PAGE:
Tweaks for systems, rooms and Do It Yourself (DIY) help. FAQ.
I decided to build a parallel AC line filter along the lines of the ones outlined here, with a couple twists. First step was to determine the values of the components needed. Since I wanted to terminate the RF transmission line formed by my dedicated AC line, I wanted to match the impedance of the filter to the characteristic impedance (Zo) of 12/2 Romex at RF frequencies, which I managed to find in a reference as 143ohms. Since I had some 1 watt 68ohm PRP resistors on hand, I decided to use two of those (68*2=136, close enough to 143) in an R-C-R configuration. I decided against using multiple R-C-R in parallel, opting for an R-(multiple C)-R configuration to keep the impedance close to Zo for as much of the frequency range as possible.
I opted for Wima caps for the filter, namely 0.47uF MP3X2, .047uF MP3X2 and .0047uF Y2, sourced from TAW Electronics. I used Mortite to damp between and around the caps.
I found a nice empty Wall Wart shell from Polycase.com which is perfect for this job, complete with Hot, Neutral and ground prongs installed. I made an inner shell of TI-Shield for the inside of the wall wart, with fully soldered joints to minimize RF leakage from the back of the unit.
Finally, in a bit of a departure from the norm, I decided to pot the guts of the unit inside the TI-Shield inner box using potting epoxy filled with carbon black. Carbon black is a strong RF absorber, so it may actually help in preventing shunted RF escaping from the unit, and may increase the RF-absorbing ability of the filter. The Mortite constrained in the rock-hard epoxy should provide good damping for the cap vibrations - the caps are already encased in epoxy for fire-proofing, so I don't think it can hurt. Even though the epoxy contains carbon black, it is not conductive (8x10^14 ohm-cm resistivity), so no shorting worries. It is certainly fireproof now, as well! The only concern might be dielectric absorption effects from the carbon-filled epoxy (dielectric constant = 3.5), but time will tell on that one.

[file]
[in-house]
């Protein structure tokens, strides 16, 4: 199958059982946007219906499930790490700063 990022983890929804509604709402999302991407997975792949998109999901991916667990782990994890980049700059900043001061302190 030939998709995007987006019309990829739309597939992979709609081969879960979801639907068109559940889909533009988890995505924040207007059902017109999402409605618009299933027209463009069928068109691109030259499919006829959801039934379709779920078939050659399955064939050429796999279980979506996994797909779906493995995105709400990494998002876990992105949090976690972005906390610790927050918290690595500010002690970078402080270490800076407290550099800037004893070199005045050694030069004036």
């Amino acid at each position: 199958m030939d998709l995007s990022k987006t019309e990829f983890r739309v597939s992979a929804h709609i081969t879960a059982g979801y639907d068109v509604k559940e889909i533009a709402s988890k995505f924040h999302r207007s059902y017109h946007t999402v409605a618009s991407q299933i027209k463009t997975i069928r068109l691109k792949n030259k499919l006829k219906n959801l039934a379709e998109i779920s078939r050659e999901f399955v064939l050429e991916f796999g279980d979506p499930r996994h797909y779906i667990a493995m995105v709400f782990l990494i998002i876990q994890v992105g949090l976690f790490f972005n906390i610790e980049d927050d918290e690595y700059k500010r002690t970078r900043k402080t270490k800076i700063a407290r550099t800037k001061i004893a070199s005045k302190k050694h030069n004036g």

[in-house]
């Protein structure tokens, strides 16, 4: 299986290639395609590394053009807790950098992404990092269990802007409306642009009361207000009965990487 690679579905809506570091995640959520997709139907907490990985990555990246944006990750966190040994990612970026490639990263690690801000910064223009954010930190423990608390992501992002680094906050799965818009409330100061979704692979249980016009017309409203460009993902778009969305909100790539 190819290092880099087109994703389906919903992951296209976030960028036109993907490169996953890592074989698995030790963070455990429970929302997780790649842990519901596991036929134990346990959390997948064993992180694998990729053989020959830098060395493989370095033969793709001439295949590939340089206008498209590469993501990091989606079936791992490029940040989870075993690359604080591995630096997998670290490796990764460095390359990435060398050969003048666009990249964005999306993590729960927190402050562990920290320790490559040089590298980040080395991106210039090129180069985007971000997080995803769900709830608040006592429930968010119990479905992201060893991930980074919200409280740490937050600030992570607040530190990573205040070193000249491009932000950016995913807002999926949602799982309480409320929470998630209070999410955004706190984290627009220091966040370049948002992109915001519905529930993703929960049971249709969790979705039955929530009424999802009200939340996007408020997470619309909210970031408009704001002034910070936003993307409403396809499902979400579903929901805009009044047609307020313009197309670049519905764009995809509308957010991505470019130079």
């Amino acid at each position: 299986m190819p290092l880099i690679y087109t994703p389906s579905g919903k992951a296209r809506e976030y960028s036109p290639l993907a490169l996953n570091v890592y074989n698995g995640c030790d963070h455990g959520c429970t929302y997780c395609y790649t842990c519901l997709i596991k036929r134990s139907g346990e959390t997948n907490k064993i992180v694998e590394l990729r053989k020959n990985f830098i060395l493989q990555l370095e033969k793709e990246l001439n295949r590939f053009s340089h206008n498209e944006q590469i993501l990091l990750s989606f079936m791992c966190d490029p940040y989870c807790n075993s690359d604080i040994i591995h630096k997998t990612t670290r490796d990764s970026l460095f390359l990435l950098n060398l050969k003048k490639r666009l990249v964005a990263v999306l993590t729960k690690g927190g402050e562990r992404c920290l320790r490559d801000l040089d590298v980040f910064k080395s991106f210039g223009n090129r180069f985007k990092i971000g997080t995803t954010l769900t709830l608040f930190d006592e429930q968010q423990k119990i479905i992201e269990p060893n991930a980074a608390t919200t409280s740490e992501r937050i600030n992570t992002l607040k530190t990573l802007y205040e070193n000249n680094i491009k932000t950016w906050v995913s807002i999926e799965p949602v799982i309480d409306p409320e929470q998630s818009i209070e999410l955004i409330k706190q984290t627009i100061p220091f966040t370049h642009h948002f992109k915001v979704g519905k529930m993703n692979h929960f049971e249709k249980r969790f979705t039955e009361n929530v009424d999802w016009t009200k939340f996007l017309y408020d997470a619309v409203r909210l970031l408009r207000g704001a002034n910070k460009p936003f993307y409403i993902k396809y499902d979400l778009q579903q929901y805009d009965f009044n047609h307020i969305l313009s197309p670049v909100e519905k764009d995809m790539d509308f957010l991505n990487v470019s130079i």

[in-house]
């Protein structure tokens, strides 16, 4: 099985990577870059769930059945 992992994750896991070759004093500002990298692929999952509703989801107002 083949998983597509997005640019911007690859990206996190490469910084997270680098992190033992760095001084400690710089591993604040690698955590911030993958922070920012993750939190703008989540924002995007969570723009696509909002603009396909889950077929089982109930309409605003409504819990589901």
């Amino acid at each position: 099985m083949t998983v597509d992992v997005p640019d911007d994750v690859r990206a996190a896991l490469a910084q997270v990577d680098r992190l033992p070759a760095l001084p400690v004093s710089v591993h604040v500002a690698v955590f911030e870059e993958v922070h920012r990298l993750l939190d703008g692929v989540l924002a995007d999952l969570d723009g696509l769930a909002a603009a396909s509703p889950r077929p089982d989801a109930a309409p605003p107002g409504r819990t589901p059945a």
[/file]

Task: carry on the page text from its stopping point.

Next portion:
Here are some pictures at various stages of completion:
So how does it sound, you ask? Well, I plugged it into one side of the duplex outlet into which my PS Audio PPP is plugged (everything audio runs off the PP) and took a listen. First impressions were not very good; everything sounded a bit flat, and lacking in dynamics - a bit worrying. I decided to let it break in for a few days to see if anything changed - day two was about the same. Day three was this morning, and I have to say it is starting to come around; the system has much improved dynamics and sounds very clear and clean now. I'd say it is slightly better than what it was before the filter was installed. I'm hoping the improvements will continue over the next few days - I'll report back in a couple.
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Topic - My DIY AC Line Filter Build - Maxamillion 11:19:56 02/06/11 (13)
- 6 days later - Nice - Maxamillion 21:07:58 02/08/11 (10)
- RE: 6 days later - Nice - Æ 00:10:00 02/09/11 (9)
- That will just radiate the noise - Maxamillion 06:16:13 02/09/11 (8)
- All real capacitors have a primary resonance. - Al Sekela 14:46:54 02/09/11 (4)
- Funny Thing, Al, Those Diodes - Maxamillion 06:06:15 02/10/11 (1)
- I've seen other reports about CREE Schottky rectifiers - Al Sekela 18:51:37 02/10/11 (0)
- RE: All real capacitors have a primary resonance. - Æ 22:57:09 02/09/11 (1)
- You need to ground the shield - Maxamillion 05:48:21 02/10/11 (0)
- RE: That will just radiate the noise - Æ 09:23:59 02/09/11 (2)
- Ah experimentation! - bartc 11:56:08 02/06/11 (1)
- RE: Ah experimentation! - Maxamillion 12:11:46 02/06/11 (0)